Skolar’s steal Gateshead’s Thunder

Back in the 1970’s Michael Palin and Terry Jones produced a comedy series for the BBC called Ripping Yarns. One particular episode focused on a football team called Barnstoneworth United who had fallen from glory and have lost every game for seasons. It was funny, because nothing like that every happens these days, does it?

Well it appears it does. The real life Barnstoneworth United are actually currently playing in the world of Rugby League. Ladies and Gentlemen I give you Gateshead Thunder.

Back in 1999 Gateshead RFL were given a silly name and a golden ticket to join the Super League. They even got to rename their stadium (Gateshead International Athletics Stadium) into a tough sounding name – The Thunderdome. Alas the experient failed, and after a planned forced merger with Hull failed, the club withdrew and reformed lower down the leagues.

After a few false starts they worked their way up to the 2nd tier of English Rugby League before falling back into the Co-Operative Championship 1. And that was when the fun started. Since 21st March 2010 the club have played 47 games in this division and they have lost 46 of them. Their last win? At home to the London Skolars. The only game they haven’t lost in the last 26 months? A draw against the London Skolars. And today, they were playing the London Skolars. Despite heavy defeats such as 132-0 to Blackpool Panthers or 94-0 to the Swinton Lions, the travelled with spirit down to North London. After all, London’s second Rugby League team were just above them in the table.

The London Skolars were formed out of an “old boys” network – college students who enjoyed playing the game after they left education. Originally they were called Student Rugby League Old Boys but changed their name as part of an ill-fated attempt to win sponsorship from Skol beer (hence why they are the Skolars and not Scholars). They have also found losing a hard habit to break, winning only a handful of games in the past few seasons (mainly against the Thunder). Continue reading

Tigers maul their wildcat neighbours – The Long Good Friday parts 1 and 3

This was to be the day of all days.  The plan was to take in three (THREE!) Rugby League games, fitted around a trip to Oakwell to watch Barnsley v West Ham.  Originally on the agenda was the Humberside derby as Hull Kingston Rovers took on their bigger neighbours Hull RLFC at Craven Park.  As the ground (recently chosen as one venues for next year’s Rugby League World Cup) was a new one on me I was well up for this. However, at some point between early February when the fixtures came out, and early April when I got round to trying to buy a ticket the game appeared to have been switched to the KC Stadium and my interest waned a little as I have been there a few times already.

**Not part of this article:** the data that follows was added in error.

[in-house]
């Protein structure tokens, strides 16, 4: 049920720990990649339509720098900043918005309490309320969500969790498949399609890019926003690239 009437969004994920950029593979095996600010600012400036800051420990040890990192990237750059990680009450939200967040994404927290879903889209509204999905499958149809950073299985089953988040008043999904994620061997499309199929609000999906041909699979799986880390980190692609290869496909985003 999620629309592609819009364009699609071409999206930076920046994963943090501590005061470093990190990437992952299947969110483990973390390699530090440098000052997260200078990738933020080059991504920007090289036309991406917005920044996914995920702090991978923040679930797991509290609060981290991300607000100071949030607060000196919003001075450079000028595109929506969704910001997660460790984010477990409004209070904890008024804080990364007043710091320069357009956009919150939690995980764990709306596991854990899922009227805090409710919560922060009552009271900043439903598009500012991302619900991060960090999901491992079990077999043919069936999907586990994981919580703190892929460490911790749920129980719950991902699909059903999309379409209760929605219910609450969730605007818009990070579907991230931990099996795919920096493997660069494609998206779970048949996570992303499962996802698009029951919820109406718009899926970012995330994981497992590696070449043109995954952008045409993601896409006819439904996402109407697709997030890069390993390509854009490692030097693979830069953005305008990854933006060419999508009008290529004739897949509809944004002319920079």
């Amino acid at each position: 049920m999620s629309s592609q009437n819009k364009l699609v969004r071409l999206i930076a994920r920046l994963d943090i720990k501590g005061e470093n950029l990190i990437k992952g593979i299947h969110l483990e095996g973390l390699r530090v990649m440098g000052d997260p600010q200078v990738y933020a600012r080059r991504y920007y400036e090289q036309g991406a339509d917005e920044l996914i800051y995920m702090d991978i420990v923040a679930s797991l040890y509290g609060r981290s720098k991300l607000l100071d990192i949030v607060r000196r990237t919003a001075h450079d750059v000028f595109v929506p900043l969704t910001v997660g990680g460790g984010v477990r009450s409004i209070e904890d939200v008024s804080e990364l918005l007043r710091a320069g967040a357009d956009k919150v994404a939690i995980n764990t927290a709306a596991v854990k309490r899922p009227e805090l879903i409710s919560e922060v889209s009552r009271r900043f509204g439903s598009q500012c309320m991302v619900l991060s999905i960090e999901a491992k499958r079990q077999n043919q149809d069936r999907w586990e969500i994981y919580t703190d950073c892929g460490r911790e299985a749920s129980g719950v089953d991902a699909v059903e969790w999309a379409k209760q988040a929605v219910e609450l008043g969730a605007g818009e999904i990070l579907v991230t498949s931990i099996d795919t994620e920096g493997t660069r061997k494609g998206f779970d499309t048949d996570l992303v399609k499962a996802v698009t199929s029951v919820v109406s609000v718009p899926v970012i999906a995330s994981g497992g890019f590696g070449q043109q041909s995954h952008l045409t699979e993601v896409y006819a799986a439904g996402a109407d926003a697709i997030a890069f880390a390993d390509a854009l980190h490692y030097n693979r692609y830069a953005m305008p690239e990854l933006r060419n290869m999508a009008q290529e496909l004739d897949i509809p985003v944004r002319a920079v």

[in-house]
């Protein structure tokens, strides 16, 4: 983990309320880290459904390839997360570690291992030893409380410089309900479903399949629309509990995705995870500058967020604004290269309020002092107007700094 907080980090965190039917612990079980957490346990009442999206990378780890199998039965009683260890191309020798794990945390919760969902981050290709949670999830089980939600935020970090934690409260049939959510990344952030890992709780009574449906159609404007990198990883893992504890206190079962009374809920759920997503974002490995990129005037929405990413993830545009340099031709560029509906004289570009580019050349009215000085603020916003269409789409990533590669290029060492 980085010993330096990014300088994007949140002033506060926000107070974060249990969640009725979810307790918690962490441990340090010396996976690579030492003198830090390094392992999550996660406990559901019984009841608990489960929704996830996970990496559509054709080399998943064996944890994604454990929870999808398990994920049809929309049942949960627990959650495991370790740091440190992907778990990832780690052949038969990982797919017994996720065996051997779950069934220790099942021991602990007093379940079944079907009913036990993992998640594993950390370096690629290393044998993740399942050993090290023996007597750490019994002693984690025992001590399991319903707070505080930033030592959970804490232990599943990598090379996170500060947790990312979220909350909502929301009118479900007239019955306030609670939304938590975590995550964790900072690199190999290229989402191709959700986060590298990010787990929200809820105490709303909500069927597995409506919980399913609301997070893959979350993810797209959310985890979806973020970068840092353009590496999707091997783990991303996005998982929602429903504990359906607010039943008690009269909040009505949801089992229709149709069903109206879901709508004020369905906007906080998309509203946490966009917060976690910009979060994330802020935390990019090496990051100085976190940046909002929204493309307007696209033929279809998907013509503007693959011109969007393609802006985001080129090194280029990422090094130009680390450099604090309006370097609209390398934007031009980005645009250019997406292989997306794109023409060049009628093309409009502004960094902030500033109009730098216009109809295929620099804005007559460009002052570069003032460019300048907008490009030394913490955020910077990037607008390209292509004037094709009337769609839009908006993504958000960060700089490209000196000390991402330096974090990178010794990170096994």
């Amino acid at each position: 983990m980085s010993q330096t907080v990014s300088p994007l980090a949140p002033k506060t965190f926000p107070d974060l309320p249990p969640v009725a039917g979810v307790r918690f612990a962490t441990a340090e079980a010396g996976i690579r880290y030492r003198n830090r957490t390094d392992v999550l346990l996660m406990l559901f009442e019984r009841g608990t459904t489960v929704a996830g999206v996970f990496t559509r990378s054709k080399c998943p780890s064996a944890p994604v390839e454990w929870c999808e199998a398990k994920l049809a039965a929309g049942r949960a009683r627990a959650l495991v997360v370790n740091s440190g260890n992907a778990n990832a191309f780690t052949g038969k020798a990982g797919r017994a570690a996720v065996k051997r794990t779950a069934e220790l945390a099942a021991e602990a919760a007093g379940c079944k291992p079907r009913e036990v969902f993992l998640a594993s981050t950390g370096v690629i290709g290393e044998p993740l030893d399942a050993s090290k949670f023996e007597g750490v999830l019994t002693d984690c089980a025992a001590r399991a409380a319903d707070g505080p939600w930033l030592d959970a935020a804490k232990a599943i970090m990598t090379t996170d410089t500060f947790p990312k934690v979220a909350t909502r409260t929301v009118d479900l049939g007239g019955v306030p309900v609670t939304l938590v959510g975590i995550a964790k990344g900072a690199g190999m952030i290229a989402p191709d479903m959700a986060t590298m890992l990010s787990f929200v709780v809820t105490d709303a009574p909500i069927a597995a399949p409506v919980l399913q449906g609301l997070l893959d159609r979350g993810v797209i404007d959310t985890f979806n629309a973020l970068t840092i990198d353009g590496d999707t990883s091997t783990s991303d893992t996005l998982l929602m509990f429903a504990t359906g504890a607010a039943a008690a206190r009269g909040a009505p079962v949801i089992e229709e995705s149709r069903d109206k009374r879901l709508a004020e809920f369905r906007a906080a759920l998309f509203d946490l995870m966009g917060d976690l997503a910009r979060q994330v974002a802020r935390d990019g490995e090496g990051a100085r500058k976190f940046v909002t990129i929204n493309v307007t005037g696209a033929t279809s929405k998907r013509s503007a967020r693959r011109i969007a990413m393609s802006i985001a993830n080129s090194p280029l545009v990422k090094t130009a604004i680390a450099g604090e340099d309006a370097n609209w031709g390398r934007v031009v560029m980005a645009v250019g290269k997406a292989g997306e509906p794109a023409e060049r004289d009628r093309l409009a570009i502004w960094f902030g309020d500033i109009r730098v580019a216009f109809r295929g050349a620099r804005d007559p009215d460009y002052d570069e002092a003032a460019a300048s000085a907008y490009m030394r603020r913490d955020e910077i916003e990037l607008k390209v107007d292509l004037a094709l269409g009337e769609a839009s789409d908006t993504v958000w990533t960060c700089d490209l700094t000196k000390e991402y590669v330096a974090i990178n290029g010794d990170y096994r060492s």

Game two became game one and just forty five minutes after leaving the TBIR Northern HQ in Lincoln I was pulling up outside the Keepmoat Stadium in Doncaster at 3pm.  In fact I appeared to be one of the only cars there, and if it wasn’t for the sight of the London Skolars coach I would assume it was wrong place at the wrong time.

Doncaster is a football town.  However, the opening of the Keepmoat stadium five years ago has breathed life into the rugby league team and they are now proudly trying to work their way up the Rugby League ladder, playing this season in the National Championship 1.  The club have had an emotional life, which has seen numerous name changes, grounds, owners and flirtations with mergers, bankruptcy and the odd promotion.  But today it is about steady progress and playing at an excellent venue such as the Keepmoat certainly helps.

The Skolars history by comparison to Doncaster’s has been sedate to say the least.  They were formed in 1995 as a club for graduating students who still wanted to play the game. They have made steady progress up the leagues, and whilst they will always live in the shadow of London’s other rugby league side, the Broncos, they continue to play the game in the right spirit. Continue reading